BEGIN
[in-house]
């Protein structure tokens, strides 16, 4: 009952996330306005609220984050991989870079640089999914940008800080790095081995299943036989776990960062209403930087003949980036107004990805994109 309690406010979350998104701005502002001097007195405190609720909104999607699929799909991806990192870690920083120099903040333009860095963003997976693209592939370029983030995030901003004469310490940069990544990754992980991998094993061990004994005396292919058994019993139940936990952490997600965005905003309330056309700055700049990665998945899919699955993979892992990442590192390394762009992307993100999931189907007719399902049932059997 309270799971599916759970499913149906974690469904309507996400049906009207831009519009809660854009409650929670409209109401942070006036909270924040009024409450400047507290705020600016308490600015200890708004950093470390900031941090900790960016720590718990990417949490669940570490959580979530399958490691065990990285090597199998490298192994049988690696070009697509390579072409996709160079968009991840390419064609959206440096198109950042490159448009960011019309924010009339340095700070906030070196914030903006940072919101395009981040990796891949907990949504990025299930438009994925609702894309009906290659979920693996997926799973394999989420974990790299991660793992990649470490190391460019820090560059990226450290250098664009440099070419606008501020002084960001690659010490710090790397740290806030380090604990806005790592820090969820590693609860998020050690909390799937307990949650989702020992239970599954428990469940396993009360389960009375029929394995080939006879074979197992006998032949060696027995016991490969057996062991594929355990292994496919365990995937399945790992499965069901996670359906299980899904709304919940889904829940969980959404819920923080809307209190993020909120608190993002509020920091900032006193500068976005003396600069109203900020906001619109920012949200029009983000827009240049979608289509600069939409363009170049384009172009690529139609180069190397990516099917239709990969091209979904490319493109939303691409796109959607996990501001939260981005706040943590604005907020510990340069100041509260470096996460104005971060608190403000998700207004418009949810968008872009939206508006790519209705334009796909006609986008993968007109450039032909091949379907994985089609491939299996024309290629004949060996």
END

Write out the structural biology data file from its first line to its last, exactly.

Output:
[in-house]
């Protein structure tokens, strides 16, 4: 009952996330306005609220984050991989870079640089999914940008800080790095081995299943036989776990960062209403930087003949980036107004990805994109 309690406010979350998104701005502002001097007195405190609720909104999607699929799909991806990192870690920083120099903040333009860095963003997976693209592939370029983030995030901003004469310490940069990544990754992980991998094993061990004994005396292919058994019993139940936990952490997600965005905003309330056309700055700049990665998945899919699955993979892992990442590192390394762009992307993100999931189907007719399902049932059997 309270799971599916759970499913149906974690469904309507996400049906009207831009519009809660854009409650929670409209109401942070006036909270924040009024409450400047507290705020600016308490600015200890708004950093470390900031941090900790960016720590718990990417949490669940570490959580979530399958490691065990990285090597199998490298192994049988690696070009697509390579072409996709160079968009991840390419064609959206440096198109950042490159448009960011019309924010009339340095700070906030070196914030903006940072919101395009981040990796891949907990949504990025299930438009994925609702894309009906290659979920693996997926799973394999989420974990790299991660793992990649470490190391460019820090560059990226450290250098664009440099070419606008501020002084960001690659010490710090790397740290806030380090604990806005790592820090969820590693609860998020050690909390799937307990949650989702020992239970599954428990469940396993009360389960009375029929394995080939006879074979197992006998032949060696027995016991490969057996062991594929355990292994496919365990995937399945790992499965069901996670359906299980899904709304919940889904829940969980959404819920923080809307209190993020909120608190993002509020920091900032006193500068976005003396600069109203900020906001619109920012949200029009983000827009240049979608289509600069939409363009170049384009172009690529139609180069190397990516099917239709990969091209979904490319493109939303691409796109959607996990501001939260981005706040943590604005907020510990340069100041509260470096996460104005971060608190403000998700207004418009949810968008872009939206508006790519209705334009796909006609986008993968007109450039032909091949379907994985089609491939299996024309290629004949060996």